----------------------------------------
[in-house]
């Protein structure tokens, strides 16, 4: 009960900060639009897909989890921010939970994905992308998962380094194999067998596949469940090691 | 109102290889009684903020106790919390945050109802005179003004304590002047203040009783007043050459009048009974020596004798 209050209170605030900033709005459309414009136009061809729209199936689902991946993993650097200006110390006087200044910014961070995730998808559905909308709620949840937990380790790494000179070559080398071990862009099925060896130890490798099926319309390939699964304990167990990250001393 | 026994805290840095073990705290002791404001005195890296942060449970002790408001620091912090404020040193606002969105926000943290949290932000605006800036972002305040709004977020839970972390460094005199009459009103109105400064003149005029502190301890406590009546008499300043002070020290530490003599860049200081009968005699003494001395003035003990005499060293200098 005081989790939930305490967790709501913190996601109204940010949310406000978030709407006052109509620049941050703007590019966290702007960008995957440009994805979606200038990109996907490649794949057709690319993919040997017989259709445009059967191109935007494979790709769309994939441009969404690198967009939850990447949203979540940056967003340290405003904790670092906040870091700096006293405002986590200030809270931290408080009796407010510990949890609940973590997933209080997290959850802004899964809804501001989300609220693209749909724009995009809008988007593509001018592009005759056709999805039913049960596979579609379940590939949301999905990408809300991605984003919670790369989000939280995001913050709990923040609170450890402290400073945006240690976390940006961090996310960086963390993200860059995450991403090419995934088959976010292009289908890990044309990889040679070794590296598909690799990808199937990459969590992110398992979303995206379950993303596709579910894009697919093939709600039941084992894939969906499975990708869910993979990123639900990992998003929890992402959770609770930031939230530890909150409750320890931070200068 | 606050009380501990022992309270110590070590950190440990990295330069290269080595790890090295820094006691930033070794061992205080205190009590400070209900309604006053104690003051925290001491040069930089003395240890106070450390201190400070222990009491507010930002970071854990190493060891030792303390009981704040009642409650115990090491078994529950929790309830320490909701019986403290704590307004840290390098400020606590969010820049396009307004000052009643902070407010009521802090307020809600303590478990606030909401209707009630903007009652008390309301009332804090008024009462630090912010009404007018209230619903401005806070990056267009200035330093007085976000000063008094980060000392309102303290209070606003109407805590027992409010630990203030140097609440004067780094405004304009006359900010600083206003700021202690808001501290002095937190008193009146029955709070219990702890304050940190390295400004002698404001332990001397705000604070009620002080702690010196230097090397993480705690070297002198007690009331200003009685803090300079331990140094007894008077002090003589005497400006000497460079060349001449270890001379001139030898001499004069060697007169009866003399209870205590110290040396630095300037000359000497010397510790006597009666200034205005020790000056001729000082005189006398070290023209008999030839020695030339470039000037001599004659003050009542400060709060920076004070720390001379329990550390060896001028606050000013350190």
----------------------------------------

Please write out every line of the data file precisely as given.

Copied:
[in-house]
């Protein structure tokens, strides 16, 4: 009960900060639009897909989890921010939970994905992308998962380094194999067998596949469940090691 | 109102290889009684903020106790919390945050109802005179003004304590002047203040009783007043050459009048009974020596004798 209050209170605030900033709005459309414009136009061809729209199936689902991946993993650097200006110390006087200044910014961070995730998808559905909308709620949840937990380790790494000179070559080398071990862009099925060896130890490798099926319309390939699964304990167990990250001393 | 026994805290840095073990705290002791404001005195890296942060449970002790408001620091912090404020040193606002969105926000943290949290932000605006800036972002305040709004977020839970972390460094005199009459009103109105400064003149005029502190301890406590009546008499300043002070020290530490003599860049200081009968005699003494001395003035003990005499060293200098 005081989790939930305490967790709501913190996601109204940010949310406000978030709407006052109509620049941050703007590019966290702007960008995957440009994805979606200038990109996907490649794949057709690319993919040997017989259709445009059967191109935007494979790709769309994939441009969404690198967009939850990447949203979540940056967003340290405003904790670092906040870091700096006293405002986590200030809270931290408080009796407010510990949890609940973590997933209080997290959850802004899964809804501001989300609220693209749909724009995009809008988007593509001018592009005759056709999805039913049960596979579609379940590939949301999905990408809300991605984003919670790369989000939280995001913050709990923040609170450890402290400073945006240690976390940006961090996310960086963390993200860059995450991403090419995934088959976010292009289908890990044309990889040679070794590296598909690799990808199937990459969590992110398992979303995206379950993303596709579910894009697919093939709600039941084992894939969906499975990708869910993979990123639900990992998003929890992402959770609770930031939230530890909150409750320890931070200068 | 606050009380501990022992309270110590070590950190440990990295330069290269080595790890090295820094006691930033070794061992205080205190009590400070209900309604006053104690003051925290001491040069930089003395240890106070450390201190400070222990009491507010930002970071854990190493060891030792303390009981704040009642409650115990090491078994529950929790309830320490909701019986403290704590307004840290390098400020606590969010820049396009307004000052009643902070407010009521802090307020809600303590478990606030909401209707009630903007009652008390309301009332804090008024009462630090912010009404007018209230619903401005806070990056267009200035330093007085976000000063008094980060000392309102303290209070606003109407805590027992409010630990203030140097609440004067780094405004304009006359900010600083206003700021202690808001501290002095937190008193009146029955709070219990702890304050940190390295400004002698404001332990001397705000604070009620002080702690010196230097090397993480705690070297002198007690009331200003009685803090300079331990140094007894008077002090003589005497400006000497460079060349001449270890001379001139030898001499004069060697007169009866003399209870205590110290040396630095300037000359000497010397510790006597009666200034205005020790000056001729000082005189006398070290023209008999030839020695030339470039000037001599004659003050009542400060709060920076004070720390001379329990550390060896001028606050000013350190």